How to Talk to Your Partner About Erectile Dysfunction
If your man is affected by erection problems, it's worth bearing in mind that in 80 percent of erectile dysfunction (ED) cases, there is some underlying physical cause. This can range from problems with blood pressure, to heart disease, to diabetes, and a few more. Even if erection problems only occur from time to time they should still be taken seriously.
If plan A is to wait until he raises the topic, you might wait a very long time. Open and honest discussions about sexuality are rare enough, but sexual problems are way down the must-talk-about-this list for men. When it comes to health issues, men are masters in delay tactics and avoidance.
If you find your sex life isn't everything it could be, or has effectively stopped, it is not surprising that certain thoughts will rise to the surface. The more obvious of these are whether he still loves you, whether he still finds you attractive or whether he has found another woman. The longer you delay talking about the broader issues the more likely these questions will gnaw away at you and the worse you will feel.
If your marriage or relationship hasn't exactly been a bed of roses up to the point ED became an issue, some of the previously stored up resentment or anger could easily spill over.
You've plucked up the courage and you want to know how the best way to get started. Don't pick a time when you are getting ready to go out or a time when he may feel you have cornered him - such as during a meal. If you think you might be interrupted by visitors or phone calls, leave it until you can be more confident that the time together is your own.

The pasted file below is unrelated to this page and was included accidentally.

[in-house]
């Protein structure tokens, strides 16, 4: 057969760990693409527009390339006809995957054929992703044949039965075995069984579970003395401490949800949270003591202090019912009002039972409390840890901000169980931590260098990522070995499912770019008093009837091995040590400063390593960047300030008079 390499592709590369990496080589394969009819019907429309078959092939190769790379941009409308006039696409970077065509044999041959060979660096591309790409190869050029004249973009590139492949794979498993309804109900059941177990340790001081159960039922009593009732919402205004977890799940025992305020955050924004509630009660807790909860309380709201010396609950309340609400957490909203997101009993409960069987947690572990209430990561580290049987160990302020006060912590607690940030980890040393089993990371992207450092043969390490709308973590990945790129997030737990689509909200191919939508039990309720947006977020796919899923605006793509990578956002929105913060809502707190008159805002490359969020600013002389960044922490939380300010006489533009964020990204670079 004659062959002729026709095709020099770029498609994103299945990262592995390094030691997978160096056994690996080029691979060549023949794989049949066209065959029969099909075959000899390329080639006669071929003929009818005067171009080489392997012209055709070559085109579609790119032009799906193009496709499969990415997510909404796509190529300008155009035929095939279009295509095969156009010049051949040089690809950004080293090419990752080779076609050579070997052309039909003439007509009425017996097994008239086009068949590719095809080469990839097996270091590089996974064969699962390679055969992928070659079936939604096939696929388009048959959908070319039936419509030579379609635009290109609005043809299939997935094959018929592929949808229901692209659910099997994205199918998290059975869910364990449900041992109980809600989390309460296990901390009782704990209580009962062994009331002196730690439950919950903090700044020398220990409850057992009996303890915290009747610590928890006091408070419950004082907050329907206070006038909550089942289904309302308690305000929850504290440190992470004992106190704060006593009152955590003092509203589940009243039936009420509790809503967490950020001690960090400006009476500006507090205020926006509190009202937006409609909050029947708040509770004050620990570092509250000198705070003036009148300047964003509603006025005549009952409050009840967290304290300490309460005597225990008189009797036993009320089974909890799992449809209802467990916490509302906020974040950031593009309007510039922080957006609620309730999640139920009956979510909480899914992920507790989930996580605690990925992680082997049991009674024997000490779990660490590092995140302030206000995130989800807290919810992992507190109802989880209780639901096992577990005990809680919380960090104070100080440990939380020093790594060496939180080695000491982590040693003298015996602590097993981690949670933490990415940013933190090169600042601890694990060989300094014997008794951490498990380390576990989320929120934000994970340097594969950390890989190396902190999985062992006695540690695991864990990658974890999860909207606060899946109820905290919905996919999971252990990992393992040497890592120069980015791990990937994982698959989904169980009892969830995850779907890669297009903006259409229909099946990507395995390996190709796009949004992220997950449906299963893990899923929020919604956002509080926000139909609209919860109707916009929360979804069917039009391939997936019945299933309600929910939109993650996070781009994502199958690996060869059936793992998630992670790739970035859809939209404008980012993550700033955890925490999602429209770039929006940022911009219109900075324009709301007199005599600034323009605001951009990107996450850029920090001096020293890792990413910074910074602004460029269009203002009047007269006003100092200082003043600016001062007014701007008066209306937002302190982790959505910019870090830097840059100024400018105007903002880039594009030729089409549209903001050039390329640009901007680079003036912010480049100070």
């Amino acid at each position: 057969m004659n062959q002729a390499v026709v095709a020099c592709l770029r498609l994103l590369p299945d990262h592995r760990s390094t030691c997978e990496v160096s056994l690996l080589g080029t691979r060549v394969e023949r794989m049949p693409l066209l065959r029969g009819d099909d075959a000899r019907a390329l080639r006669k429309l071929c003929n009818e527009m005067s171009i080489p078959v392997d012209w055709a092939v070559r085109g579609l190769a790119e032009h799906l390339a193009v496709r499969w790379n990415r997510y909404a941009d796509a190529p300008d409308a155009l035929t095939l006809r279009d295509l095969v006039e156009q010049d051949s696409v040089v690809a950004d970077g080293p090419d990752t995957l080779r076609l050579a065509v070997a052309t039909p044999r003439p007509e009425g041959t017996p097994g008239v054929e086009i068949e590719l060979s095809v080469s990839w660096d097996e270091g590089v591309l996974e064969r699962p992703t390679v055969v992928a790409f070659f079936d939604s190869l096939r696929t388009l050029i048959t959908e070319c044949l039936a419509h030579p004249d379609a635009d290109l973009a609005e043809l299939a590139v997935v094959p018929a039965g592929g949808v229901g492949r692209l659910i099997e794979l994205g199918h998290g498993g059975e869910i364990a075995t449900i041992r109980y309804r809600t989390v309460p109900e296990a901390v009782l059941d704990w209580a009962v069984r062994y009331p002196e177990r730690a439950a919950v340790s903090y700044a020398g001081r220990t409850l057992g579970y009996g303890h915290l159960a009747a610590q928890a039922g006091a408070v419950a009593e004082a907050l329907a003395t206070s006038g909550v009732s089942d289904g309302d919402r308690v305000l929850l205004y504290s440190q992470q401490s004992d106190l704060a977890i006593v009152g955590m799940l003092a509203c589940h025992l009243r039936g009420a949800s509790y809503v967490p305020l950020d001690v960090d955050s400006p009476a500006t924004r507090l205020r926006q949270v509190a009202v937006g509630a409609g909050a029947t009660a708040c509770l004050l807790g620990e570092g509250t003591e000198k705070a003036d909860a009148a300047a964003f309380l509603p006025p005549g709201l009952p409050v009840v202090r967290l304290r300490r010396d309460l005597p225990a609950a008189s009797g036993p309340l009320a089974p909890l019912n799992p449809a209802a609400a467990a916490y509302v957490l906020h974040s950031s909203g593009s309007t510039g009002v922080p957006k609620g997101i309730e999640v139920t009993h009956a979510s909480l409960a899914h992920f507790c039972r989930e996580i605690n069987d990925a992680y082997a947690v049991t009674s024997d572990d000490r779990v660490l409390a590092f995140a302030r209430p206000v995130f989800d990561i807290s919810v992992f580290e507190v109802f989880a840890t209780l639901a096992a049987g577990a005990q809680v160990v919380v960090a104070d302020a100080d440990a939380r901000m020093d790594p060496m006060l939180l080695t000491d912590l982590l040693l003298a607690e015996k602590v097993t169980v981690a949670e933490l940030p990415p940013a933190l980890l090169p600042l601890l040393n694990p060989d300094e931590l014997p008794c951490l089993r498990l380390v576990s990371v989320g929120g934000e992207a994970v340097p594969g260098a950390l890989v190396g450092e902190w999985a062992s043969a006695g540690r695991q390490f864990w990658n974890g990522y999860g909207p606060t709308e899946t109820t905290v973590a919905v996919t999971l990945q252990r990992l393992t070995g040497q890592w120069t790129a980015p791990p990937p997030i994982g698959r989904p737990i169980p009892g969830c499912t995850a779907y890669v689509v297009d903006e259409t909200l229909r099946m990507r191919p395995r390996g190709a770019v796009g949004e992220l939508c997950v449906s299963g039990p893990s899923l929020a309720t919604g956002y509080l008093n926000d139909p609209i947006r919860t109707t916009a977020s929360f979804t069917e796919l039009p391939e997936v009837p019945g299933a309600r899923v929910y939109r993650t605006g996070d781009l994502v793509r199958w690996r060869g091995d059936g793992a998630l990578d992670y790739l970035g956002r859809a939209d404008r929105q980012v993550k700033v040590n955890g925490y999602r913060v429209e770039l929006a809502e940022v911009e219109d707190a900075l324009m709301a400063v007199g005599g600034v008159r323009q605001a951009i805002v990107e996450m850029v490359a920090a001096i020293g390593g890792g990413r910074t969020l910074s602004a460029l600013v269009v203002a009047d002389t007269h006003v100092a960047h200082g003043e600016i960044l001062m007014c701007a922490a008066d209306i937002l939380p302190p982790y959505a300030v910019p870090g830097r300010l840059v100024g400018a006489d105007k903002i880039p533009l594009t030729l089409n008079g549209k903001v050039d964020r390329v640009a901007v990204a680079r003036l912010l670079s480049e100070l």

Some men are stubborn and sensitive. Once the topic is raised, no matter how delicately, they simply close it down or walk off. In such situations, it can be difficult to know what to do, but one tip is to accept the fact that you won't talk about it now, but mention you need to talk some time soon.
You need to point out that it's only the doctor who can check the symptoms that might be causing his ED. Chances are the doctor won't ask him to drop his pants and will most likely be far more interested in talking to him, taking his blood pressure and maybe taking a blood sample for analysis.
There is no script for you to work from. At the outset, you need to be aware that just because the time and place seems good for you, it may not be for him. In such circumstances you may need to be a little persistent but not pushy.
It may take seconds or days but he may well ask why you think he might have diabetes or heart problems. This means you've struck a chord. It can be lot easier for men to consider their ED as a sign of something else than an issue in its own right. In many cases this is actually quite accurate, so all you've done is steer the conversation towards this point.
This may just be the start of the process. These tips just provide a few general ideas, some of which need to be tailored to your own situation. Whatever the cause, ED needs to be treated.